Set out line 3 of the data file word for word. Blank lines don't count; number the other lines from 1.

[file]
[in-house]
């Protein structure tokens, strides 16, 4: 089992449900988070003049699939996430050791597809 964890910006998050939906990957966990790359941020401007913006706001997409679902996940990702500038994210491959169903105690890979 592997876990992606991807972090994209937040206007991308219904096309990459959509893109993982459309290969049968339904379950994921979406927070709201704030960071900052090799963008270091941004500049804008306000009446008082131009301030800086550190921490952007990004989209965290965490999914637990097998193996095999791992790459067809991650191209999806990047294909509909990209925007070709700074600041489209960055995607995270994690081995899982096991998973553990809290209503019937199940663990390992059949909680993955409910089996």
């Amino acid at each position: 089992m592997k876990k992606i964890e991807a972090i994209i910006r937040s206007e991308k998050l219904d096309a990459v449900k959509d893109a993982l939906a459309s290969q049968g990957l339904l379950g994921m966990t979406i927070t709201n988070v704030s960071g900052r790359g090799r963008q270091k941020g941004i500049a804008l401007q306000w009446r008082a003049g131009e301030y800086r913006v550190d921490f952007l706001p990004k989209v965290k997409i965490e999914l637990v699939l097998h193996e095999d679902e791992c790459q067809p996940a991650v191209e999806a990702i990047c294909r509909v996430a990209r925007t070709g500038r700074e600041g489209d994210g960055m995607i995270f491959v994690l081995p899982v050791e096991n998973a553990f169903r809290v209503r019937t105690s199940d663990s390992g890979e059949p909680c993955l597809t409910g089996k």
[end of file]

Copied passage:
């Amino acid at each position: 089992m592997k876990k992606i964890e991807a972090i994209i910006r937040s206007e991308k998050l219904d096309a990459v449900k959509d893109a993982l939906a459309s290969q049968g990957l339904l379950g994921m966990t979406i927070t709201n988070v704030s960071g900052r790359g090799r963008q270091k941020g941004i500049a804008l401007q306000w009446r008082a003049g131009e301030y800086r913006v550190d921490f952007l706001p990004k989209v965290k997409i965490e999914l637990v699939l097998h193996e095999d679902e791992c790459q067809p996940a991650v191209e999806a990702i990047c294909r509909v996430a990209r925007t070709g500038r700074e600041g489209d994210g960055m995607i995270f491959v994690l081995p899982v050791e096991n998973a553990f169903r809290v209503r019937t105690s199940d663990s390992g890979e059949p909680c993955l597809t409910g089996k």